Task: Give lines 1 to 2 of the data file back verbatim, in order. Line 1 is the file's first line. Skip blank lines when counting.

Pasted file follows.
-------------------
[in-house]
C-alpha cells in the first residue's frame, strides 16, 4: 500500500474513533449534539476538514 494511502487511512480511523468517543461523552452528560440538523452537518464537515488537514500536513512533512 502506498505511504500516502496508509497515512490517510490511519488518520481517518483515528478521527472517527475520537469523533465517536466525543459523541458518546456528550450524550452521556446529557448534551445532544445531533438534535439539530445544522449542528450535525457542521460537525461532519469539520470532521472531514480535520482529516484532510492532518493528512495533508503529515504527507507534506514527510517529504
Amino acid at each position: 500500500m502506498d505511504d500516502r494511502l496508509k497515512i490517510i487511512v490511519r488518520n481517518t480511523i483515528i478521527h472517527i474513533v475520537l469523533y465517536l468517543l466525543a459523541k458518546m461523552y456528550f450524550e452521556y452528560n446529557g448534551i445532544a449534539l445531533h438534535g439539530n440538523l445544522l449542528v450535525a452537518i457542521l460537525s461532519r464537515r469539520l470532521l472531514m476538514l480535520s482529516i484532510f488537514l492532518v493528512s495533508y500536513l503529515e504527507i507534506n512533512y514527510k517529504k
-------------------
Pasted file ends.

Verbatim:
[in-house]
C-alpha cells in the first residue's frame, strides 16, 4: 500500500474513533449534539476538514 494511502487511512480511523468517543461523552452528560440538523452537518464537515488537514500536513512533512 502506498505511504500516502496508509497515512490517510490511519488518520481517518483515528478521527472517527475520537469523533465517536466525543459523541458518546456528550450524550452521556446529557448534551445532544445531533438534535439539530445544522449542528450535525457542521460537525461532519469539520470532521472531514480535520482529516484532510492532518493528512495533508503529515504527507507534506514527510517529504